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Regulatory Updates

PHMSA Protecting our Infrastructure of Pipelines and Enhancing Safety (PIPES) Act of 2020

June 10, 2021

The U.S. Department of Transportation’s Pipeline and Hazardous Materials Safety Administration (PHMSA) today announced it has submitted to the Federal Register an advisory bulletin underscoring to pipeline and pipeline facility operators requirements to minimize methane emissions in the Protecting our Infrastructure of Pipelines and Enhancing Safety (PIPES) Act of 2020. The PIPES Act directs pipeline operators to update their inspection and maintenance plans to address the elimination of hazardous leaks, and to minimize natural gas releases from pipeline facilities. The updated plans must also address the replacement or remediation at facilities that historically have been known to experience leaks. This action is only one piece of PHMSA’s ongoing efforts to minimize methane emissions.

“Minimizing methane emissions from pipelines will help improve safety and combat climate change, while creating jobs for pipeline workers,” said PHMSA Acting Administrator Tristan Brown. “Pipeline operators have an obligation to protect the public and the environment by identifying and addressing methane leaks.”

In the advisory, PHMSA reminds operators of their obligation to comply with Section 114 of the PIPES Act by December 27, 2021 which includes prevention and mitigation of pipeline emissions and replacement/remediation of legacy material pipelines.

In January 2021, President Biden signed Executive Orders aimed at demonstrating the administration’s commitment to making domestic and international climate change a top priority for the federal government. In the U.S., the onshore oil and gas sector is the largest domestic industrial source of methane emissions according to the Environmental Protection Agency. Methane has nearly 30 times the heat-trapping power of carbon dioxide in the earth’s atmosphere.

The advisory bulletin applies to the nation’s entire 2.8 million-mile pipeline network, over 17,000 underground natural gas wells and 164 liquefied natural gas facilities—covering an estimated 1/3rd of the estimated methane emissions from the oil and gas sector. PHMSA and state pipeline safety regulatory programs will begin inspecting operator plans for compliance with the requirements in 2022.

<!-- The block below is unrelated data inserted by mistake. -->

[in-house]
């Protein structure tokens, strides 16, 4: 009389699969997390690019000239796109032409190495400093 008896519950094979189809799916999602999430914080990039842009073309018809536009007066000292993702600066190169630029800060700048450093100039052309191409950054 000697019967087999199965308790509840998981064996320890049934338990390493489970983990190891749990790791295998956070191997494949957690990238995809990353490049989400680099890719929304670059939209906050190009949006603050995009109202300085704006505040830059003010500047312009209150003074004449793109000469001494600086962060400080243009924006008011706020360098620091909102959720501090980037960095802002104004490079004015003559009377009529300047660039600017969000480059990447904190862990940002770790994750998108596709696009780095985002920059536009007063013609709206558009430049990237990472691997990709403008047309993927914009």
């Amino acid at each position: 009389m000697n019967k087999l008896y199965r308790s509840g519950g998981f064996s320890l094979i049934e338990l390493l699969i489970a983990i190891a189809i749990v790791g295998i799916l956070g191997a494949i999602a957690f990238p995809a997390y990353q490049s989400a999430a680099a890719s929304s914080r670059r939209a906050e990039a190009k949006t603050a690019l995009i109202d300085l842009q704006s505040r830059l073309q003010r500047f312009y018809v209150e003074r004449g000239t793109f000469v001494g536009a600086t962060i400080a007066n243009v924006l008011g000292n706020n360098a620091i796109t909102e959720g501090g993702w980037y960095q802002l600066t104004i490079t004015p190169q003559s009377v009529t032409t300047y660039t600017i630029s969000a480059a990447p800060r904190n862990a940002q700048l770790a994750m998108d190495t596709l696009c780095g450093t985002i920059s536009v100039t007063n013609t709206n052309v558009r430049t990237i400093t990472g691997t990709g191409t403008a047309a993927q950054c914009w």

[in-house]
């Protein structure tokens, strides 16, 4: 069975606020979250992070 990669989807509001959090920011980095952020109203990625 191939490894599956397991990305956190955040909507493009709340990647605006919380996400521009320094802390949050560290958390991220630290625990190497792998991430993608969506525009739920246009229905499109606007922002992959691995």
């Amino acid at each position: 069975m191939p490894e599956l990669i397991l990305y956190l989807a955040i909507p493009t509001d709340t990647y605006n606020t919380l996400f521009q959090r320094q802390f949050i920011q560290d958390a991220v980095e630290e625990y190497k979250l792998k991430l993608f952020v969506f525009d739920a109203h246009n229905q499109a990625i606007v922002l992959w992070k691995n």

Next Steps – TRC Can Help:

Learn more about TRC’s support services related to Section 114 of the PIPES Act such as gap assessments via the Act, replacement projects, leak detection, monitoring, analysis, predictive analytics, reporting, procedure and practice reviews and updates.

The Act requires operators to update their inspection and maintenance plans. Our team can help you identify procedures to prevent and mitigate both vented (intentional) and fugitive (unintentional) pipeline emissions. Vented emissions can occur during repairs, maintenance, pressure relief systems or other controlled activities. Fugitive emissions include leaks from mains or service lines, natural gas meters, or excavation damage, as well as other accidental releases.

In addition to addressing intentional and unintentional emissions, the advisory also specifies that operator plans are required to address the replacement or remediation of pipelines made from cast iron, bare steel, certain vintage plastic or other legacy materials that are known to cause a disproportionately large share of incidents involving methane leaks. We can support you with your replacement program, remediation plans, leak detection, analysis and project prioritization.


TRC is working diligently on many projects to identify and reduce emissions. For more information on these projects and to learn how TRC can help please contact Monique Roberts at

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